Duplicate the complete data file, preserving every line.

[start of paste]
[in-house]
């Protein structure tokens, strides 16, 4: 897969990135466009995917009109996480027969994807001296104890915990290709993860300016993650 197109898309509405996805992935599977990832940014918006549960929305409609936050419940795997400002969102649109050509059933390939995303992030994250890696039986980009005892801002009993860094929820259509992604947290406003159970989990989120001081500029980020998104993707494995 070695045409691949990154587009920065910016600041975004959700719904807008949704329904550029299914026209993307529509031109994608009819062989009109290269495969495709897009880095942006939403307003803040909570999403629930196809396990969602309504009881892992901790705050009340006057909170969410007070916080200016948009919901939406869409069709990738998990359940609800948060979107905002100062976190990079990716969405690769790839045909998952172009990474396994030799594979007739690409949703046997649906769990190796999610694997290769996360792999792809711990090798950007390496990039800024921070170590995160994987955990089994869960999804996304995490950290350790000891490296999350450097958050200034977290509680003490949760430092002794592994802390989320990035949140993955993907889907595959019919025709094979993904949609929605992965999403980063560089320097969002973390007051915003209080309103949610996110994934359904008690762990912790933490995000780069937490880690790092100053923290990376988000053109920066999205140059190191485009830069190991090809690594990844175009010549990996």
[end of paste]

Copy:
[in-house]
């Protein structure tokens, strides 16, 4: 897969990135466009995917009109996480027969994807001296104890915990290709993860300016993650 197109898309509405996805992935599977990832940014918006549960929305409609936050419940795997400002969102649109050509059933390939995303992030994250890696039986980009005892801002009993860094929820259509992604947290406003159970989990989120001081500029980020998104993707494995 070695045409691949990154587009920065910016600041975004959700719904807008949704329904550029299914026209993307529509031109994608009819062989009109290269495969495709897009880095942006939403307003803040909570999403629930196809396990969602309504009881892992901790705050009340006057909170969410007070916080200016948009919901939406869409069709990738998990359940609800948060979107905002100062976190990079990716969405690769790839045909998952172009990474396994030799594979007739690409949703046997649906769990190796999610694997290769996360792999792809711990090798950007390496990039800024921070170590995160994987955990089994869960999804996304995490950290350790000891490296999350450097958050200034977290509680003490949760430092002794592994802390989320990035949140993955993907889907595959019919025709094979993904949609929605992965999403980063560089320097969002973390007051915003209080309103949610996110994934359904008690762990912790933490995000780069937490880690790092100053923290990376988000053109920066999205140059190191485009830069190991090809690594990844175009010549990996």